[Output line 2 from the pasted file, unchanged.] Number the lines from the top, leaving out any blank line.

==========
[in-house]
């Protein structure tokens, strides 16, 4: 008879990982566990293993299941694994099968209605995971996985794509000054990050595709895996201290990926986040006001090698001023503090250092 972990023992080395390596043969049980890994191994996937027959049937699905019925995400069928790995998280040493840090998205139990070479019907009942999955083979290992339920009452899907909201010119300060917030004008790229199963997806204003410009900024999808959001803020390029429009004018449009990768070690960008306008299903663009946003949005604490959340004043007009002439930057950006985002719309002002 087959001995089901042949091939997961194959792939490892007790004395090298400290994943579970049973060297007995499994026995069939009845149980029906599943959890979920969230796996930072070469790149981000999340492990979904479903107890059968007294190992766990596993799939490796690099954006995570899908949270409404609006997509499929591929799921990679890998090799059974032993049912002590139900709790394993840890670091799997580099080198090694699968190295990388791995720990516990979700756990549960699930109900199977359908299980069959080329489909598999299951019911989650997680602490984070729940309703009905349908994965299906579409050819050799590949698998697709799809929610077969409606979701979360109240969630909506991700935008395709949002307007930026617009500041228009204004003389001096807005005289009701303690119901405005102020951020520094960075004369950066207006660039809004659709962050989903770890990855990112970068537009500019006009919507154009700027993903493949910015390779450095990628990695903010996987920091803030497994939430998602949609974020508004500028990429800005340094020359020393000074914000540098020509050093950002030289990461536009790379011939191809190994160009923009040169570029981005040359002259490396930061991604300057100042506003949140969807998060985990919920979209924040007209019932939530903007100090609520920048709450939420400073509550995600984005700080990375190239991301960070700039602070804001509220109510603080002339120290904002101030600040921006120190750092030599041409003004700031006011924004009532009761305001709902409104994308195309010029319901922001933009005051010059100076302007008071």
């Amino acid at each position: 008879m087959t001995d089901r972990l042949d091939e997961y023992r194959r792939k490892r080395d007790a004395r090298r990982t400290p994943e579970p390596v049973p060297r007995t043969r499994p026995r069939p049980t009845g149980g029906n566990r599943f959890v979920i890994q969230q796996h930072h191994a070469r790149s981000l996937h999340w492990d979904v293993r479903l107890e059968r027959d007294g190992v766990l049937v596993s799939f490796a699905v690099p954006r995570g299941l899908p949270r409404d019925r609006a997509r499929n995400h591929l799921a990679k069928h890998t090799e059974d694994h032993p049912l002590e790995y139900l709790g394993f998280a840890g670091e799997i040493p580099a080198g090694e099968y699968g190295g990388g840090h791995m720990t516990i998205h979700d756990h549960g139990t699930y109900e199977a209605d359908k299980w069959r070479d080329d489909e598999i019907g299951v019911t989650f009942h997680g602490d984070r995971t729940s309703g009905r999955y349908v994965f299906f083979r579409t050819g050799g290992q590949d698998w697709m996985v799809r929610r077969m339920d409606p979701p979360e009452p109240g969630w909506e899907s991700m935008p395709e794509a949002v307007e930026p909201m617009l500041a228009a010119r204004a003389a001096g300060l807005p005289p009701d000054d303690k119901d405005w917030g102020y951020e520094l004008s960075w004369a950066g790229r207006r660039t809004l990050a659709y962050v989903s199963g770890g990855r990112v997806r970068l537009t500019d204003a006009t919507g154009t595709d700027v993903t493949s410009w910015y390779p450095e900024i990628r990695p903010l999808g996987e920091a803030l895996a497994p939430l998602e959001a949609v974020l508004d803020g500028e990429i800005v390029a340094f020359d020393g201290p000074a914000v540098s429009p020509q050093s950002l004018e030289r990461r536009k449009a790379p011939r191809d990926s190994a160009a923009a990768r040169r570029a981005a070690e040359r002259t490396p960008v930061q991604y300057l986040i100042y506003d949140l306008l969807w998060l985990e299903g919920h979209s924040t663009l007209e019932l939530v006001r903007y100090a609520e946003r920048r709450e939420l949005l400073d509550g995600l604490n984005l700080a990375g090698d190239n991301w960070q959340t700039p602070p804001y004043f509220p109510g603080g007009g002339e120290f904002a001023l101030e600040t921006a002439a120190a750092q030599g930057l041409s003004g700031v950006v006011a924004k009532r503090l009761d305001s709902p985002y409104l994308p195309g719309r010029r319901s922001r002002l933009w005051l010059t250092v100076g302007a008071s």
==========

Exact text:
């Protein structure tokens, strides 16, 4: 008879990982566990293993299941694994099968209605995971996985794509000054990050595709895996201290990926986040006001090698001023503090250092 972990023992080395390596043969049980890994191994996937027959049937699905019925995400069928790995998280040493840090998205139990070479019907009942999955083979290992339920009452899907909201010119300060917030004008790229199963997806204003410009900024999808959001803020390029429009004018449009990768070690960008306008299903663009946003949005604490959340004043007009002439930057950006985002719309002002 087959001995089901042949091939997961194959792939490892007790004395090298400290994943579970049973060297007995499994026995069939009845149980029906599943959890979920969230796996930072070469790149981000999340492990979904479903107890059968007294190992766990596993799939490796690099954006995570899908949270409404609006997509499929591929799921990679890998090799059974032993049912002590139900709790394993840890670091799997580099080198090694699968190295990388791995720990516990979700756990549960699930109900199977359908299980069959080329489909598999299951019911989650997680602490984070729940309703009905349908994965299906579409050819050799590949698998697709799809929610077969409606979701979360109240969630909506991700935008395709949002307007930026617009500041228009204004003389001096807005005289009701303690119901405005102020951020520094960075004369950066207006660039809004659709962050989903770890990855990112970068537009500019006009919507154009700027993903493949910015390779450095990628990695903010996987920091803030497994939430998602949609974020508004500028990429800005340094020359020393000074914000540098020509050093950002030289990461536009790379011939191809190994160009923009040169570029981005040359002259490396930061991604300057100042506003949140969807998060985990919920979209924040007209019932939530903007100090609520920048709450939420400073509550995600984005700080990375190239991301960070700039602070804001509220109510603080002339120290904002101030600040921006120190750092030599041409003004700031006011924004009532009761305001709902409104994308195309010029319901922001933009005051010059100076302007008071």